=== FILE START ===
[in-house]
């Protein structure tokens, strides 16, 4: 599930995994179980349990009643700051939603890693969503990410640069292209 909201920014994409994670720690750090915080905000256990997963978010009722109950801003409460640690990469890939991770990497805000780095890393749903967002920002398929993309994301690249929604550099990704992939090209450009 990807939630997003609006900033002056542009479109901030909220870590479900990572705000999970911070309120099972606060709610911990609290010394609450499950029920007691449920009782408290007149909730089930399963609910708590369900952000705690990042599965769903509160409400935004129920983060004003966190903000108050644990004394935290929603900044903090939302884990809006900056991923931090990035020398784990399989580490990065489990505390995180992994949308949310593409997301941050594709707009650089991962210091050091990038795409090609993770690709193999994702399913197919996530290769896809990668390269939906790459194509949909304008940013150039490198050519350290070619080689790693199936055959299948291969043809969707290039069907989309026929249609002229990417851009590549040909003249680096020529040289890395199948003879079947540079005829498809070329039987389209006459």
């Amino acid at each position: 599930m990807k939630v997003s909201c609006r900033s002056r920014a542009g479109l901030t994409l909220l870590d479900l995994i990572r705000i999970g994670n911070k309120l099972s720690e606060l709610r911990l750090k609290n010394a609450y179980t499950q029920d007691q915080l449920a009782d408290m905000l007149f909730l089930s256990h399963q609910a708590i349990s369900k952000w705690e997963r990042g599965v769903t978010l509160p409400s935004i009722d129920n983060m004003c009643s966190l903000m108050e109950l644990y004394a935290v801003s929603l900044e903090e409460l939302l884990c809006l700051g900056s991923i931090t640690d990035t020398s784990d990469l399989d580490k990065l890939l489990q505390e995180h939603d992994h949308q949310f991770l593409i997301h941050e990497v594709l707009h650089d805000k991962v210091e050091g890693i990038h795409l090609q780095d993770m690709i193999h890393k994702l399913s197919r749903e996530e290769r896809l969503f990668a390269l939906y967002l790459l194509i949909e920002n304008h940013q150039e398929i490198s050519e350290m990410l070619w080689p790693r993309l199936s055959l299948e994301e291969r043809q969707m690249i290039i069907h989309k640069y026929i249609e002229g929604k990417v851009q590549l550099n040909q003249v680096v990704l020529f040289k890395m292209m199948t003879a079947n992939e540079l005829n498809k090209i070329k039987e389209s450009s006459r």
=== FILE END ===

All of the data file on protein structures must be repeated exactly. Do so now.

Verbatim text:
[in-house]
């Protein structure tokens, strides 16, 4: 599930995994179980349990009643700051939603890693969503990410640069292209 909201920014994409994670720690750090915080905000256990997963978010009722109950801003409460640690990469890939991770990497805000780095890393749903967002920002398929993309994301690249929604550099990704992939090209450009 990807939630997003609006900033002056542009479109901030909220870590479900990572705000999970911070309120099972606060709610911990609290010394609450499950029920007691449920009782408290007149909730089930399963609910708590369900952000705690990042599965769903509160409400935004129920983060004003966190903000108050644990004394935290929603900044903090939302884990809006900056991923931090990035020398784990399989580490990065489990505390995180992994949308949310593409997301941050594709707009650089991962210091050091990038795409090609993770690709193999994702399913197919996530290769896809990668390269939906790459194509949909304008940013150039490198050519350290070619080689790693199936055959299948291969043809969707290039069907989309026929249609002229990417851009590549040909003249680096020529040289890395199948003879079947540079005829498809070329039987389209006459």
């Amino acid at each position: 599930m990807k939630v997003s909201c609006r900033s002056r920014a542009g479109l901030t994409l909220l870590d479900l995994i990572r705000i999970g994670n911070k309120l099972s720690e606060l709610r911990l750090k609290n010394a609450y179980t499950q029920d007691q915080l449920a009782d408290m905000l007149f909730l089930s256990h399963q609910a708590i349990s369900k952000w705690e997963r990042g599965v769903t978010l509160p409400s935004i009722d129920n983060m004003c009643s966190l903000m108050e109950l644990y004394a935290v801003s929603l900044e903090e409460l939302l884990c809006l700051g900056s991923i931090t640690d990035t020398s784990d990469l399989d580490k990065l890939l489990q505390e995180h939603d992994h949308q949310f991770l593409i997301h941050e990497v594709l707009h650089d805000k991962v210091e050091g890693i990038h795409l090609q780095d993770m690709i193999h890393k994702l399913s197919r749903e996530e290769r896809l969503f990668a390269l939906y967002l790459l194509i949909e920002n304008h940013q150039e398929i490198s050519e350290m990410l070619w080689p790693r993309l199936s055959l299948e994301e291969r043809q969707m690249i290039i069907h989309k640069y026929i249609e002229g929604k990417v851009q590549l550099n040909q003249v680096v990704l020529f040289k890395m292209m199948t003879a079947n992939e540079l005829n498809k090209i070329k039987e389209s450009s006459r």